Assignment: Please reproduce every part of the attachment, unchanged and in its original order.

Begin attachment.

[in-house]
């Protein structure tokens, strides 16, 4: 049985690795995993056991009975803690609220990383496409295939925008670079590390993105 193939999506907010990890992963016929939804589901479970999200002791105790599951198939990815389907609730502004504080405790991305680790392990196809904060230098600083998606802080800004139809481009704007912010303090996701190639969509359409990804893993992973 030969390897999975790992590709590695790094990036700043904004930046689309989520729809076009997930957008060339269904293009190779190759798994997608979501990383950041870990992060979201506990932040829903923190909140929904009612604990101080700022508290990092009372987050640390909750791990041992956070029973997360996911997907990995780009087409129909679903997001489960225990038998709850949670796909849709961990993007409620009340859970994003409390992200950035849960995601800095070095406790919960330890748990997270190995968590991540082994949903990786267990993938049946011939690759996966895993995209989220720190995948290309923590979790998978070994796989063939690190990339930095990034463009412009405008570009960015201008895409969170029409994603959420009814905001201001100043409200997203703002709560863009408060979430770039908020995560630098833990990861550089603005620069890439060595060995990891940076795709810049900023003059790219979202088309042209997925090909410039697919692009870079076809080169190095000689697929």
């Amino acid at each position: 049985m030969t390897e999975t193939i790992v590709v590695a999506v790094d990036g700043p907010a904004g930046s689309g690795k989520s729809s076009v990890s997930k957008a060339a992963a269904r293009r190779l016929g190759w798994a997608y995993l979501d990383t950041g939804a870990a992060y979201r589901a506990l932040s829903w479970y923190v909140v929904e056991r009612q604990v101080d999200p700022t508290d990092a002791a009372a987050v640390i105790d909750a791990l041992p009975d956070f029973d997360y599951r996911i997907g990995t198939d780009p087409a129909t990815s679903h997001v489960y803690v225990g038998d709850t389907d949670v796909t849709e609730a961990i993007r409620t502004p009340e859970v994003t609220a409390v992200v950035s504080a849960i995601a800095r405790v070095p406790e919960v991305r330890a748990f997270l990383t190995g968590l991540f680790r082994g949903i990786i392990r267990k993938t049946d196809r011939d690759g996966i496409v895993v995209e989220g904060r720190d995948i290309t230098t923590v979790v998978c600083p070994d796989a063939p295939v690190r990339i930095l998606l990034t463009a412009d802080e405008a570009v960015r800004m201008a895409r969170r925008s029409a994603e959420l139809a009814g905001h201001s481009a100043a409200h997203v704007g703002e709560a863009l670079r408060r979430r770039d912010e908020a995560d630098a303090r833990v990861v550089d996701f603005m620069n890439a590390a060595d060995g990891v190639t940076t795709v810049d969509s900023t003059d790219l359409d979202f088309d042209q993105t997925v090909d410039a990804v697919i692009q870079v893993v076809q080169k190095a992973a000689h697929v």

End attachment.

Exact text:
[in-house]
């Protein structure tokens, strides 16, 4: 049985690795995993056991009975803690609220990383496409295939925008670079590390993105 193939999506907010990890992963016929939804589901479970999200002791105790599951198939990815389907609730502004504080405790991305680790392990196809904060230098600083998606802080800004139809481009704007912010303090996701190639969509359409990804893993992973 030969390897999975790992590709590695790094990036700043904004930046689309989520729809076009997930957008060339269904293009190779190759798994997608979501990383950041870990992060979201506990932040829903923190909140929904009612604990101080700022508290990092009372987050640390909750791990041992956070029973997360996911997907990995780009087409129909679903997001489960225990038998709850949670796909849709961990993007409620009340859970994003409390992200950035849960995601800095070095406790919960330890748990997270190995968590991540082994949903990786267990993938049946011939690759996966895993995209989220720190995948290309923590979790998978070994796989063939690190990339930095990034463009412009405008570009960015201008895409969170029409994603959420009814905001201001100043409200997203703002709560863009408060979430770039908020995560630098833990990861550089603005620069890439060595060995990891940076795709810049900023003059790219979202088309042209997925090909410039697919692009870079076809080169190095000689697929």
């Amino acid at each position: 049985m030969t390897e999975t193939i790992v590709v590695a999506v790094d990036g700043p907010a904004g930046s689309g690795k989520s729809s076009v990890s997930k957008a060339a992963a269904r293009r190779l016929g190759w798994a997608y995993l979501d990383t950041g939804a870990a992060y979201r589901a506990l932040s829903w479970y923190v909140v929904e056991r009612q604990v101080d999200p700022t508290d990092a002791a009372a987050v640390i105790d909750a791990l041992p009975d956070f029973d997360y599951r996911i997907g990995t198939d780009p087409a129909t990815s679903h997001v489960y803690v225990g038998d709850t389907d949670v796909t849709e609730a961990i993007r409620t502004p009340e859970v994003t609220a409390v992200v950035s504080a849960i995601a800095r405790v070095p406790e919960v991305r330890a748990f997270l990383t190995g968590l991540f680790r082994g949903i990786i392990r267990k993938t049946d196809r011939d690759g996966i496409v895993v995209e989220g904060r720190d995948i290309t230098t923590v979790v998978c600083p070994d796989a063939p295939v690190r990339i930095l998606l990034t463009a412009d802080e405008a570009v960015r800004m201008a895409r969170r925008s029409a994603e959420l139809a009814g905001h201001s481009a100043a409200h997203v704007g703002e709560a863009l670079r408060r979430r770039d912010e908020a995560d630098a303090r833990v990861v550089d996701f603005m620069n890439a590390a060595d060995g990891v190639t940076t795709v810049d969509s900023t003059d790219l359409d979202f088309d042209q993105t997925v090909d410039a990804v697919i692009q870079v893993v076809q080169k190095a992973a000689h697929v």